A look back over the recent history of the Québec Remparts reveals some pretty impressive trends.
No less than 37 wins or a .500 record dating back to 2003-04, a 2006 MasterCard Memorial Cup title, several players who have moved on to NHL careers while annually leading the Canadian Hockey League in attendance, none of which would be possible without the contributions of goaltending legend Patrick Roy.
Roy purchased the Beauport Harfangs organization and moved the franchise to Québec City, restoring a Remparts organization that won President Cup titles in 1970, 1971, 1973, 1974 and 1976 behind the efforts of names such as Guy Lafleur, Andre Savard, Guy Chouinard and Mario Marois.
The 1971 Remparts hoisted the Memorial Cup for the first time in franchise history. Fourteen years later, the franchise would cease operations.
In 1997, Roy revived the Remparts, bringing the team back to Québec City just two years after the NHL’s Québec Nordiques moved to Colorado where he had recently won the 1996 Stanley Cup as a member of the Avalanche.
The re-established Remparts, featuring talent in Simon Gagne and goaltender Maxime Ouellet were immediately successful, reaching back-to-back QMJHL semi-finals in 1998 and 1999, setting the standard for the franchise moving forward.
Roy would take over in the font office upon his retirement from the NHL in 2003, eventually moving behind the bench in 2006 where he became the seventh rookie coach in MasterCard Memorial Cup history to win the national title, following up Claude Julien who did so with the Hull Olympiques in 1997.
“Québec is a great city for hockey,” said Roy in his return to the Colisée on Tuesday prior to his pre-game recognition. “How many people have been coming night after night to see this team for the past 10 years? This is a great hockey town and I really hope that one day there will be an NHL team here in Québec.”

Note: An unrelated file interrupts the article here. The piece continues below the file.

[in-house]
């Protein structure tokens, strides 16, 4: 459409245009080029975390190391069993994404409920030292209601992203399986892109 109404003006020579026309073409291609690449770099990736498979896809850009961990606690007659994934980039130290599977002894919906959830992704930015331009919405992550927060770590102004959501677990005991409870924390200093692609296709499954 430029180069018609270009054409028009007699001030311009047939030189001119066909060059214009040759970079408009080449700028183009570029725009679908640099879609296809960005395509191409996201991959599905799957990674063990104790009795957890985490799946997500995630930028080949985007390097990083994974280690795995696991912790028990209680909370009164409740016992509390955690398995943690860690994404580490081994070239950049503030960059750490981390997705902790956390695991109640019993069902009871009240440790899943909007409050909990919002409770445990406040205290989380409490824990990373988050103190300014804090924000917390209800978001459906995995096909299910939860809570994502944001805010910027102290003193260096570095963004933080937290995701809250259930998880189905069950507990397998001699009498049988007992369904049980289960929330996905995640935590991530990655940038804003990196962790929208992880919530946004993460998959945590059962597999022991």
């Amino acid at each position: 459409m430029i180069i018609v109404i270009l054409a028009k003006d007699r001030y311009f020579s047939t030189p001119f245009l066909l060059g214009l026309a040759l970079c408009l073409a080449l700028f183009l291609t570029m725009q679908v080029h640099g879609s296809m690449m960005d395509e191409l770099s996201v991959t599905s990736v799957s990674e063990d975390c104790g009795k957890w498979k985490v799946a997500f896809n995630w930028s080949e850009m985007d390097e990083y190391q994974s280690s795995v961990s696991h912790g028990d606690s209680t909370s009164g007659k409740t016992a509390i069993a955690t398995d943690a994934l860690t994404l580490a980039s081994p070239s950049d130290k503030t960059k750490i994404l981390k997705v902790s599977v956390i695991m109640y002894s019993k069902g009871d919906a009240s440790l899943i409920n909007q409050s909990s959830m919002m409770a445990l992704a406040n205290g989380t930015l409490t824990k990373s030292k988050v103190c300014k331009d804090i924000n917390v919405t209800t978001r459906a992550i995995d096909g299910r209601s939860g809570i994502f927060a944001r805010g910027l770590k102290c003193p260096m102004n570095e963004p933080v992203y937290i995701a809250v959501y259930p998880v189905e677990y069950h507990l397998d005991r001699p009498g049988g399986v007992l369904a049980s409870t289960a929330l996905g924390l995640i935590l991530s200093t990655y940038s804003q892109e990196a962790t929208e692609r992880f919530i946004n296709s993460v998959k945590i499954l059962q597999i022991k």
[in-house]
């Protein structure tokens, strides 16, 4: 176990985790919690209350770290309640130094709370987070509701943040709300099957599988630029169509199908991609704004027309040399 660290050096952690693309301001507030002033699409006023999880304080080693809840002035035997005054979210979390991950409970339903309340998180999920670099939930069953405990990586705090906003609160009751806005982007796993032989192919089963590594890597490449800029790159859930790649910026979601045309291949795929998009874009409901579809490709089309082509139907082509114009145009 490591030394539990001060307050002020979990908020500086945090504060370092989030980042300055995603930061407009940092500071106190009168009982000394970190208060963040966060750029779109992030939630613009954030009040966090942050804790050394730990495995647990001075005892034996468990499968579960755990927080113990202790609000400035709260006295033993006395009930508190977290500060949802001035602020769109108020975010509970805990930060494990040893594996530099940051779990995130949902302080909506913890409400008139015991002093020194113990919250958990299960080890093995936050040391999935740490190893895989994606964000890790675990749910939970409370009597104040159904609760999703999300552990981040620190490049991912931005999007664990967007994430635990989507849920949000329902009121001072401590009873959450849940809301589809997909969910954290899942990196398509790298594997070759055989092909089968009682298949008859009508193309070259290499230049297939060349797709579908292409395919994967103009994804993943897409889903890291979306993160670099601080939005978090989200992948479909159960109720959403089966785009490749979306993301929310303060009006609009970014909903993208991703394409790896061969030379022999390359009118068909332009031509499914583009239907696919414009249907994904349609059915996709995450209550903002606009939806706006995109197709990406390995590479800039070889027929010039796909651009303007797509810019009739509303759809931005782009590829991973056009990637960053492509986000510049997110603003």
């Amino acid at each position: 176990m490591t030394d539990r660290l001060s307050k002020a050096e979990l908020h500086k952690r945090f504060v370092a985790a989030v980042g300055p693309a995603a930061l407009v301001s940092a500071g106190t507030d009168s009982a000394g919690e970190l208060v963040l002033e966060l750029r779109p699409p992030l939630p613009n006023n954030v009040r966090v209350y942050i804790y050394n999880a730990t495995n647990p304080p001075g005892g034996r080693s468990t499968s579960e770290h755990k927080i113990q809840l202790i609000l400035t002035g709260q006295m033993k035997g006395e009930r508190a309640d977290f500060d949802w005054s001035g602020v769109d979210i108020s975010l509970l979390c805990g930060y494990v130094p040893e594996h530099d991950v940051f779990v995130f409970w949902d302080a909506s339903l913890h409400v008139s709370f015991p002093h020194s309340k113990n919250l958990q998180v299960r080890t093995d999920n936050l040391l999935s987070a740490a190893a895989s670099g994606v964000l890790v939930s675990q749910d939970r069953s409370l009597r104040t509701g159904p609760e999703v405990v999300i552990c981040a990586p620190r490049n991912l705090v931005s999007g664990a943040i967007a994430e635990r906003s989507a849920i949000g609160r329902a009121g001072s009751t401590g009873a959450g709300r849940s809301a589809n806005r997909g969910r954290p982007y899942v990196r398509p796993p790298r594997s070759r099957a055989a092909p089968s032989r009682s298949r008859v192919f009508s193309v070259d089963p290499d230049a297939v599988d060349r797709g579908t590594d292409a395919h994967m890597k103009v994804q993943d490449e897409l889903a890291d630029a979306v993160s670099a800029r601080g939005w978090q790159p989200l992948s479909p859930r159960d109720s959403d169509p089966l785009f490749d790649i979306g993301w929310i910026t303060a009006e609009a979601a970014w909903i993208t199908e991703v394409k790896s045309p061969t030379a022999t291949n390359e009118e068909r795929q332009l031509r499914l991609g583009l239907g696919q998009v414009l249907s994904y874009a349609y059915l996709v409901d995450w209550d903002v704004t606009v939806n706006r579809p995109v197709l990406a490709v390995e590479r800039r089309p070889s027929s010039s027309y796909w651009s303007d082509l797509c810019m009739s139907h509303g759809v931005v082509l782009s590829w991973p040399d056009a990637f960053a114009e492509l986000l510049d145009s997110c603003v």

Roy, who is the head coach and VP of hockey operations with the Colorado Avalanche, spent a total of eight seasons as the head coach and general manager of the Remparts from 2005-06 to 2012-13.
A native of Cap-Rouge, a suburb southwest of Québec City, Roy spent many a night at the Colisée growing up, recalling a few as Québec’s ‘fortress of hockey’ hosts its final games at the MasterCard Memorial Cup.
“I have a lot of memories of this building,” he said. “Back when I was 10 or 11 years old I was part of a (intermission) shootout. I remember Québec was playing against the Cincinnati Stingers. It was a highlight for me. The building was packed, it was pretty intimidating. I also had the opportunity to play in the peewee tournament here in Québec. We had a pretty good run that year. These were highlights of my life and of my youth hockey.”
Roy also recalls the 1993 first round playoff series between his Montréal Canadiens and the Québec Nordiques, one that the Habs would take in six games enroute to a Stanley Cup title.
“The fact that I was coming from Québec put maybe a little bit more spice in the series for myself and it was fun. There was a lot of electricity in the building and that’s the part I love most about this building. You just feel like people are on top of you and it makes it challenging and fun for you.”
Roy was met by a standing ovation when he took to the Colisée ice prior to puckdrop between the Kelowna Rockets and the Oshawa Generals on Tuesday.
The Québec Remparts honoured Roy with a tribute video before ascending his banner to the rafters of the Colisée where it joins former Remparts in Guy Lafleur, Simon Gagné, Marc-Edouard Vlasic and Alexander Radulov.
Perhaps the greatest goaltender to ever set foot on the ice, Patrick Roy’s contributions to the ‘diable rouge’ in reviving them and restoring the successful franchise that once was, won’t soon be forgotten.